DNA degradation is a biochemical hallmark in apoptosis. It has been demonstrated in many cell types that there are two stages of DNA fragmentation during the apoptotic execution. In the early stage, chromatin DNA is cut into large molecular weight DNA fragments, although the responsible nuclease(s) has not been recognized. In the late stage, the chromatin DNA is cleaved further into short oligonucleosomal fragments by a well-characterized nuclease in apoptosis, the caspase-activated DNase (CAD/DFF40). In this study, we demonstrate that large molecular weight DNA fragmentation also occurs in Xenopus egg extracts in apoptosis. We show that the large molecular weight DNA fragmentation factor (LDFF) is not the Xenopus CAD homolog XCAD. LDFF is activated by caspase-3. The large molecular weight DNA fragmentation activity of LDFF is Mg2+-dependent and Ca2+-independent, can occur in both acidic and neutral pH conditions and can tolerate 45°C treatment. These results indicate that LDFF in Xenopus egg extracts might be a new DNase (or DNases) responsible for the large DNA fragmentation.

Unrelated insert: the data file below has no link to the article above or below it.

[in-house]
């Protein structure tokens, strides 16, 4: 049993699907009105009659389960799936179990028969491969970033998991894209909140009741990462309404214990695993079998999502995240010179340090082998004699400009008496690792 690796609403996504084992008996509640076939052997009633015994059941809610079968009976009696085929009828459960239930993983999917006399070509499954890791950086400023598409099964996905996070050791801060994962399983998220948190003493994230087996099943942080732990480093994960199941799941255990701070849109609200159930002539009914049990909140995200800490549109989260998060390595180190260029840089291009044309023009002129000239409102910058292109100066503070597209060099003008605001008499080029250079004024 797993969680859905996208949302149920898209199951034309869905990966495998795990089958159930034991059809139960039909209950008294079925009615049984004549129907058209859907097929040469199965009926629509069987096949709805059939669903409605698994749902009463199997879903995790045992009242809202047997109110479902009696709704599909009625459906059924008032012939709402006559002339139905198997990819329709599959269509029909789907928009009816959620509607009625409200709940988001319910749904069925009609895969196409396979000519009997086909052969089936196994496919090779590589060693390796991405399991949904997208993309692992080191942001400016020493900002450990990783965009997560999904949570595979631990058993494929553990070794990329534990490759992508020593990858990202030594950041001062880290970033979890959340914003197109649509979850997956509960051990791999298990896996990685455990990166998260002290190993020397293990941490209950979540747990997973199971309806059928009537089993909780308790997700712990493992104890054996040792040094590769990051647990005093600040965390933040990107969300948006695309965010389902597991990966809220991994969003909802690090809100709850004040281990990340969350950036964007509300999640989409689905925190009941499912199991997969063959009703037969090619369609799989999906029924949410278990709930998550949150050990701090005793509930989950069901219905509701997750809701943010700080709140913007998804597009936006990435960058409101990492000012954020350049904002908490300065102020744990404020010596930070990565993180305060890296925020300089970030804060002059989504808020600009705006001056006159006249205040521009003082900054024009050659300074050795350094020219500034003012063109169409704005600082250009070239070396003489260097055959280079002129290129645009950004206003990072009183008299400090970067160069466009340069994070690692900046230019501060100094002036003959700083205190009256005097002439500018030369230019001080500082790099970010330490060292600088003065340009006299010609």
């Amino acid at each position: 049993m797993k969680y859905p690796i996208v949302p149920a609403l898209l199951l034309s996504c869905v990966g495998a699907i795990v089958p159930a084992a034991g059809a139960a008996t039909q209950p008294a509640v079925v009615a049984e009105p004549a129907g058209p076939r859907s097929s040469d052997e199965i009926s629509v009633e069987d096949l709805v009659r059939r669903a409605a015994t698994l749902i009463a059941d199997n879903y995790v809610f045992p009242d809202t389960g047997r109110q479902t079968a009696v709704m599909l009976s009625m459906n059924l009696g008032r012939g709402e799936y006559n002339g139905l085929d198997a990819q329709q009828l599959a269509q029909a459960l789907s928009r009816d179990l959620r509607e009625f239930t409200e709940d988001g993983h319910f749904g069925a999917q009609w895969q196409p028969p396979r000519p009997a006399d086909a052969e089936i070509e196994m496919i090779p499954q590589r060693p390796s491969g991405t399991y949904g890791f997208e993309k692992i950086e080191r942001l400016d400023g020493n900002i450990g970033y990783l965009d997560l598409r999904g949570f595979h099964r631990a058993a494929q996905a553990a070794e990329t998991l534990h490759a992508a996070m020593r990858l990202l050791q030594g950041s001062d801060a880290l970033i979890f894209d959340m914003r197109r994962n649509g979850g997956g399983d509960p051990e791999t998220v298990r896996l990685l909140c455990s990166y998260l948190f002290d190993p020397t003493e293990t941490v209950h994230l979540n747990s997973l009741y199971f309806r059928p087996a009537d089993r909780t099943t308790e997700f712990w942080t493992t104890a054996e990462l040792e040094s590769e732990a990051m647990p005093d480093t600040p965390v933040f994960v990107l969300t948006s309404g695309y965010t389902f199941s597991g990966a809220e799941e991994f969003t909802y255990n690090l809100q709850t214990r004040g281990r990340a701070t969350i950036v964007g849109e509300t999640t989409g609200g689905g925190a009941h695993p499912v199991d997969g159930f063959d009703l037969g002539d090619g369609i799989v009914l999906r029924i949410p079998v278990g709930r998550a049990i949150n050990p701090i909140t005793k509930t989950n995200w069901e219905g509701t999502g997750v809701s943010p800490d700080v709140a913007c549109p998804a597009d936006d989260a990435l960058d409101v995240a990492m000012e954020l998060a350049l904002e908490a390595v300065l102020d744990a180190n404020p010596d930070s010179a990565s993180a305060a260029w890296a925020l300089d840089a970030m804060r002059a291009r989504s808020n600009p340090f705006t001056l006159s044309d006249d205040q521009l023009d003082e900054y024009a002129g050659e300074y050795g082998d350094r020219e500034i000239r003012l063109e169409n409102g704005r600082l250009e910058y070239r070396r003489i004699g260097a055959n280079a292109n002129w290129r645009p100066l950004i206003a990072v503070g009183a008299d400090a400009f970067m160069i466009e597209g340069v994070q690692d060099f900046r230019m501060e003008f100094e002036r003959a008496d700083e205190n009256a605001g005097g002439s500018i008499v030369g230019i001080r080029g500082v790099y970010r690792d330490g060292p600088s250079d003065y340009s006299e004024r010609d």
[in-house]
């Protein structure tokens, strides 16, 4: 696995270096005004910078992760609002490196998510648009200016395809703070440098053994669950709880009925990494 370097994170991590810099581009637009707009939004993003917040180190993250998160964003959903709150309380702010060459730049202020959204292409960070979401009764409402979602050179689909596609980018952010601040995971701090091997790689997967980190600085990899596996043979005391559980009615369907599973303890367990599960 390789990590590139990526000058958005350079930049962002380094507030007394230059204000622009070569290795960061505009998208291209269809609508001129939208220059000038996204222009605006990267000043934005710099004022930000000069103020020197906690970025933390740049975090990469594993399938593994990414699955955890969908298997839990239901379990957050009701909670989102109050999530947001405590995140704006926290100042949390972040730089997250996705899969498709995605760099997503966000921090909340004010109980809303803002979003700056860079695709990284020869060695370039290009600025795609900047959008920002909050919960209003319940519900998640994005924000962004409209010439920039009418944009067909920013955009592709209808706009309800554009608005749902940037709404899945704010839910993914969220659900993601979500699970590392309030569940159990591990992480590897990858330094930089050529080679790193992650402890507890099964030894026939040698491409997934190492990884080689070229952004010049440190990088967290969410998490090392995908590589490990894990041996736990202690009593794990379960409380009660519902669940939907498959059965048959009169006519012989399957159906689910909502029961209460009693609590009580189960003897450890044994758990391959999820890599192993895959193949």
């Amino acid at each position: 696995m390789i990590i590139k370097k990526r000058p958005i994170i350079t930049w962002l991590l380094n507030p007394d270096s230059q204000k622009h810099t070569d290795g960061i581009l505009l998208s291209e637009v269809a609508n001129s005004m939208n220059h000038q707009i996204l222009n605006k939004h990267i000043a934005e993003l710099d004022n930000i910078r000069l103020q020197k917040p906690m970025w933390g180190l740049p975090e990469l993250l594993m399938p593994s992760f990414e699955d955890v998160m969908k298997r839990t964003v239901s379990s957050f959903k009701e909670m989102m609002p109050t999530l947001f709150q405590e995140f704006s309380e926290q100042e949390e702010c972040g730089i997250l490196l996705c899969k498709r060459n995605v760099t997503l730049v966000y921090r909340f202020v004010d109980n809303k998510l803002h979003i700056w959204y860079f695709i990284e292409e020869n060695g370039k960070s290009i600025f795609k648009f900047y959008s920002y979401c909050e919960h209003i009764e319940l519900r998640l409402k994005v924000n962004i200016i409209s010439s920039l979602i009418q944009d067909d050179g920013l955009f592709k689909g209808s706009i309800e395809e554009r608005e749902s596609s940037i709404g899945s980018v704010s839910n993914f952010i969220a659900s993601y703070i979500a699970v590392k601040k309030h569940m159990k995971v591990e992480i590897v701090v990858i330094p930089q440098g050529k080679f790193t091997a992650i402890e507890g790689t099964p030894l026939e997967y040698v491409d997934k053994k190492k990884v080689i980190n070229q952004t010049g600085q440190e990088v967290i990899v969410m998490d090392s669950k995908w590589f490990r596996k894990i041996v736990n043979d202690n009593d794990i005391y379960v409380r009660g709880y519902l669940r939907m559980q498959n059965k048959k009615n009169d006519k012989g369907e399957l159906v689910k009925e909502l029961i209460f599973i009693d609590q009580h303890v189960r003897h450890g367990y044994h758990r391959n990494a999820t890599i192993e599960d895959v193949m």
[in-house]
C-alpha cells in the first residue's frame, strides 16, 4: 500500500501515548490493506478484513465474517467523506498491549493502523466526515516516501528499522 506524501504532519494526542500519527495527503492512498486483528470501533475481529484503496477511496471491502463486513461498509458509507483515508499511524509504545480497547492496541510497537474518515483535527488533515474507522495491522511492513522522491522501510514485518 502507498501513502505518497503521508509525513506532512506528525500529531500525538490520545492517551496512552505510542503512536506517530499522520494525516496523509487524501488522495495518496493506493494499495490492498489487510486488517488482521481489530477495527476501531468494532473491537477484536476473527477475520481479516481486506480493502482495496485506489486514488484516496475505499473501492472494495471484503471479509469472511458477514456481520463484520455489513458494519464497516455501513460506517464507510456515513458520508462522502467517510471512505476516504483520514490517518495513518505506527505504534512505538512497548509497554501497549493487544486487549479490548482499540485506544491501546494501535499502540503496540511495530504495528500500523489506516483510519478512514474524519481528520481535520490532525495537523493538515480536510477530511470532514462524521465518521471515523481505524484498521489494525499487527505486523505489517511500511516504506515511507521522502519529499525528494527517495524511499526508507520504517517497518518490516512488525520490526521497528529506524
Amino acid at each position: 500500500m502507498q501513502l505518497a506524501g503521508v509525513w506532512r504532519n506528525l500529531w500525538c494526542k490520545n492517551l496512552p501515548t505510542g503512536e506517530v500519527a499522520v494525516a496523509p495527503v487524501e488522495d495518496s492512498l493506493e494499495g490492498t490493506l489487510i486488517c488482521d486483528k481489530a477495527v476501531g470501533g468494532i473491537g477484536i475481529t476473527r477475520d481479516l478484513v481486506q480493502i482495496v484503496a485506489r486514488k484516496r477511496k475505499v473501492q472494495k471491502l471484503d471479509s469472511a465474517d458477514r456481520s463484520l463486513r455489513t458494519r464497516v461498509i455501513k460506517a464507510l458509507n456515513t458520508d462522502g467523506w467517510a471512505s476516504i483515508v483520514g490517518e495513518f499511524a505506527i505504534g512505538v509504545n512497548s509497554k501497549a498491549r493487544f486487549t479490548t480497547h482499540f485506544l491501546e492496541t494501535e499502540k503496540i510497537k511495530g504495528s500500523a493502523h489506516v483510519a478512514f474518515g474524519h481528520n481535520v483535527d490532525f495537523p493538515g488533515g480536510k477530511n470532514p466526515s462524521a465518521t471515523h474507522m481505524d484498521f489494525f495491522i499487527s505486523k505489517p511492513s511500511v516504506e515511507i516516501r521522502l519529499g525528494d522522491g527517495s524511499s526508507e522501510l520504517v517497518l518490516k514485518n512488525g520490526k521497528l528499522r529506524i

- Caspase-activated DNase (CAD)
- Large molecular weight DNA fragmentation factor (LDFF)
ASJC Scopus subject areas
- Molecular Biology
- Cell Biology